Hand-Rearing a Raven Chick

Posted by Heather on

Raven chicks at 11 days old, Odin and his 2 siblings, photo taken on 16th April (ps. don't worry, the one of the left is fine, it had just worn itself out calling!)

So I’ve had a crazy week as I’m now hand-rearing a Raven chick! On 16th April, I collected an 11 day old Raven chick from a specialist breeder at another Zoo, which we are hand-rearing and then training to perform in shows at the Tropical Butterfly House. He weighed 503 grams, with pin feathers that had appeared in the 4 days leading up to when we picked him up; Raven chicks grow rapidly, and I was shocked to hear from the Keeper that all 3 Raven chicks he was rearing had been putting on 30-40 grams per day!

Ravens are highly regarded for their intelligence and feature in mythology; in fact our baby’s name ‘Odin’ is inspired by one of the myths. In Norse mythology, there is a God named Odin, father of Thor, who had two Ravens; Huginn (from Old Norse meaning ‘thought’) and Muninn (meaning ‘memory’ or mind’) who brought Odin information. There is also a legend that England will not fall to a foreign invader as long as there are Ravens at the Tower of London!

Adult Raven, image from www.forteantimes.com

Ravens are Corvids, the family of bird that includes species like Crows, Jackdaws and Magpies, all of which are omnivorous and scavengers. Ravens are omnivorous and often scavenge for food; eating carrion (dead animal carcasses), grains and berries, small invertebrates, reptiles, small mammals and birds, and even human food leftovers. Because of their ‘less than picky’ approach to food, Corvid babies can be reared using various diets.

Odin ready for his feed, photo taken on 20th April

Our baby was raised for the first 6 days on ‘pinkies’ which are new born mice, as well as a mushed up mixture of scrambled egg, dog biscuits, cat meat (meaty cat food in jelly as opposed to cat biscuits NOT actual cat) and small amounts of fruit with water added. He is now 16 days old and is being fed skinned chopped day old chicks, as well as the ‘mushy mixture’ as before. Feeding is every 2 hours from 8.00am – 10.00pm, he is quite a demanding baby too and will call out “Caw caw!” when he’s hungry!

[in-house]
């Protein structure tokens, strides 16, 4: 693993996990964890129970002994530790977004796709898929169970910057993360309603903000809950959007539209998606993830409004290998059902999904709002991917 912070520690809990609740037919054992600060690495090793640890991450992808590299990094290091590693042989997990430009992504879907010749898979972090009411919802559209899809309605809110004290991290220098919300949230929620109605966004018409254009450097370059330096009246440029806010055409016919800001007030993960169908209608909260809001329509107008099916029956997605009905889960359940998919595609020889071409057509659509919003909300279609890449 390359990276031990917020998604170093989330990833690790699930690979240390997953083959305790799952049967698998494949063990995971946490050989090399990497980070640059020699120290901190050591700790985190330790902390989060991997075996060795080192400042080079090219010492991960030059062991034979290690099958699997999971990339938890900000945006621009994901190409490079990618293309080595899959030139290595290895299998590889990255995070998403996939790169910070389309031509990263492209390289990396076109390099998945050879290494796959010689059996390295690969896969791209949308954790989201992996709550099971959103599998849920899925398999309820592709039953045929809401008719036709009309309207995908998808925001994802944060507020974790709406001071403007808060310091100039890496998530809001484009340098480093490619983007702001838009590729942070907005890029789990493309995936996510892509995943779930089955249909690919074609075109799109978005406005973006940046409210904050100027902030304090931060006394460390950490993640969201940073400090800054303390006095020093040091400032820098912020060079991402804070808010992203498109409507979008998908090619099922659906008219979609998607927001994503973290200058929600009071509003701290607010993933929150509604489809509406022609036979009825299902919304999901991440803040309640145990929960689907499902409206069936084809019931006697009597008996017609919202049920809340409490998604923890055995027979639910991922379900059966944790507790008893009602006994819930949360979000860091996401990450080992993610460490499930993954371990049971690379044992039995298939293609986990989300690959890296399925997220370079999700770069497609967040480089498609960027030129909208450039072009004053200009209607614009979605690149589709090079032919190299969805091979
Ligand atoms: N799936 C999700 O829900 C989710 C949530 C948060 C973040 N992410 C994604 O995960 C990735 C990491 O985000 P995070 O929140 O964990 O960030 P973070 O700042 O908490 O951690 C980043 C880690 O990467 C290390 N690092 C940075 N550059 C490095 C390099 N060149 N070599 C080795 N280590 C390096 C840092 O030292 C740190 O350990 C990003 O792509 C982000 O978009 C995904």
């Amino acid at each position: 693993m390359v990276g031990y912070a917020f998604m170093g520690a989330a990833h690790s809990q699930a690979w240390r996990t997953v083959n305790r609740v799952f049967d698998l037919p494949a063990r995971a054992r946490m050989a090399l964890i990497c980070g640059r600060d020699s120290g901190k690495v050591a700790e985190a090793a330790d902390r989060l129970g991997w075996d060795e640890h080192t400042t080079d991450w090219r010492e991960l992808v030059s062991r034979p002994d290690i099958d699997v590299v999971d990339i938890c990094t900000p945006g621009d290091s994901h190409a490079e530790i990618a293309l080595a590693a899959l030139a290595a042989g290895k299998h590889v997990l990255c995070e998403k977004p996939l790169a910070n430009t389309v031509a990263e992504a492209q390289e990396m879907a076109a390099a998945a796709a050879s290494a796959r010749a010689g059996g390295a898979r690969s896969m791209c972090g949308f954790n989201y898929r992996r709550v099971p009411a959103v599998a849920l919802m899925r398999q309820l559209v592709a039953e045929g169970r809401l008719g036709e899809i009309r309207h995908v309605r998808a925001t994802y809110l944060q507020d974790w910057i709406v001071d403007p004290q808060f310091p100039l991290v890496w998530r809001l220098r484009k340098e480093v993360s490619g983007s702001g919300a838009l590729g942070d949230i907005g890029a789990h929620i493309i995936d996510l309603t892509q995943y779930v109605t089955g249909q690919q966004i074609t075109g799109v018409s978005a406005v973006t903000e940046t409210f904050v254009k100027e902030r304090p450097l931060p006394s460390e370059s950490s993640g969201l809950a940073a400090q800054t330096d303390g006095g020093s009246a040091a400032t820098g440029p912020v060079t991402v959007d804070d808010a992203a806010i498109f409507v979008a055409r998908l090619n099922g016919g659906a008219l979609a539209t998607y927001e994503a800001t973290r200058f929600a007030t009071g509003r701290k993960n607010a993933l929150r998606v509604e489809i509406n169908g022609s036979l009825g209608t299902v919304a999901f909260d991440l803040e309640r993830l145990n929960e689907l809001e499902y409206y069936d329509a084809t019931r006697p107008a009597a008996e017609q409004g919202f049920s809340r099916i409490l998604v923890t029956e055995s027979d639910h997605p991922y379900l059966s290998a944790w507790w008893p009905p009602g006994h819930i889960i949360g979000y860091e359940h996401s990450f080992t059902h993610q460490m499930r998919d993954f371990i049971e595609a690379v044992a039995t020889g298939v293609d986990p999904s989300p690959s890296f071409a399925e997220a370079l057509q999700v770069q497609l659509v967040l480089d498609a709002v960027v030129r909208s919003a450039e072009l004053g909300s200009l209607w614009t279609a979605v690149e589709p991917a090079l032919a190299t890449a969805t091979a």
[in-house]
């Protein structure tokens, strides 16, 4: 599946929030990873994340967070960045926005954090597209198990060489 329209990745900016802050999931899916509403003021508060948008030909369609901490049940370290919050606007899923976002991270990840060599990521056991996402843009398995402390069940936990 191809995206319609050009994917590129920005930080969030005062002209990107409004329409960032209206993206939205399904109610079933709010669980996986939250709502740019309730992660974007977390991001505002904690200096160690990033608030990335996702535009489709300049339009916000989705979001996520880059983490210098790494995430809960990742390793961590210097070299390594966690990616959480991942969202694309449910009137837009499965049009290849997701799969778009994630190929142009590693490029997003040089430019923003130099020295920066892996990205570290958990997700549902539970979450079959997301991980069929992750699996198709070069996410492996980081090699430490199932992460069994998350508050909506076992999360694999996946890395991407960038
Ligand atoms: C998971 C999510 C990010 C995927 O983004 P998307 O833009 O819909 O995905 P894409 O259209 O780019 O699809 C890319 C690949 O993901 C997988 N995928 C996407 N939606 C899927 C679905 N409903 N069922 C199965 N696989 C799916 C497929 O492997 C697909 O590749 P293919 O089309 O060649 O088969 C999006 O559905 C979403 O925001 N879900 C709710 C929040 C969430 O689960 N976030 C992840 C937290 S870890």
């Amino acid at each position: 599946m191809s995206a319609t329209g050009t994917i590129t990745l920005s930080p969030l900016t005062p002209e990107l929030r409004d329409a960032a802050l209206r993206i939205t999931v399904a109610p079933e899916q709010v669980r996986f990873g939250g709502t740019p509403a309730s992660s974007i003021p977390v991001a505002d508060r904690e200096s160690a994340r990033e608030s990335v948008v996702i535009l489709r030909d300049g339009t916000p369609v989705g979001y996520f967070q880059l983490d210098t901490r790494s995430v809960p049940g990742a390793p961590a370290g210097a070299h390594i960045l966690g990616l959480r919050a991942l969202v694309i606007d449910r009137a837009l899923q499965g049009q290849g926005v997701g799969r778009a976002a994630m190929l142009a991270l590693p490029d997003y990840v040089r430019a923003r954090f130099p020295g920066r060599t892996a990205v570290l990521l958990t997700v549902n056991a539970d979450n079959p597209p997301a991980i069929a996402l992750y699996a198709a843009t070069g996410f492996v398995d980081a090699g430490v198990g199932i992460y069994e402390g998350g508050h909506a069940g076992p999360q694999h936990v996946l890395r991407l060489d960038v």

It’s been fascinating to watch Odin change and grow so much in just a few days, he weighed 503 grams when I collected him, and this morning weighed 700 grams!! The irridescent blue-black feathers are starting to emerge and he has downy fluff all over him, and I’ve also noticed in the last two days that his beak and claws have become noticeably sharper and he is getting a stronger grip.

Close up of Odin's handsome face, taken on 21st April

Observing his behaviour is really interesting; watching him stretch, yawn and just generally fidget around is such a privilege and really makes me smile! Keeping a close eye on him is important to ensure he is comfortable and healthy too; for example, if his beak is slightly open, he could be a little too warm, and if he stretches his wings out to the sides and pants – he is definitely far too hot! Monitoring Odin’s behaviour regularly means we can react quickly to his needs, such as reducing or increasing the temperature for him, or changing any soiled substrate if he’s done one of his spectacular stinky poops!!

Odin’s ‘nest’ is comprised of a large box filled with sawdust shavings, shaped with a dip in the middle, with tissue paper covering the sawdust (so that he doesn’t ingest it or get it stuck on him), and twigs of various sizes. The twigs are vital to prevent him developing splayed legs – they provide something for him to grab onto with his feet – splayed legs are often caused by a substrate which is too flat or ‘slippy’, causing the bird’s feet to slide out to the sides when they put weight on them.

Odin sleeping, photo taken on 19th April

When Odin is fully grown, we will be able to teach him all sorts of things – Raven’s can talk/mimic (although their vocal chords are not as highly developed as those of parrots, so it sounds kind of robotic, a bit like a Mynah bird or Starling), and are renowned for their problem-solving skills, which we hope to demonstrate in the shows using various props.

Me and Odin, photo taken 21st April

Ravens live for typically 10-15 years in the wild, but may reach up to 40 years old. I may not be working with Odin for his whole life, but I’m really glad to be part of the start of it!


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  • You can purchase an African raven in the US – there are some breeders. That is perfectly legal. One breeder is the Corvid Ranch, if I recall. They are not cheap, and are very demanding pets as far as housing, etc.

    Lina on

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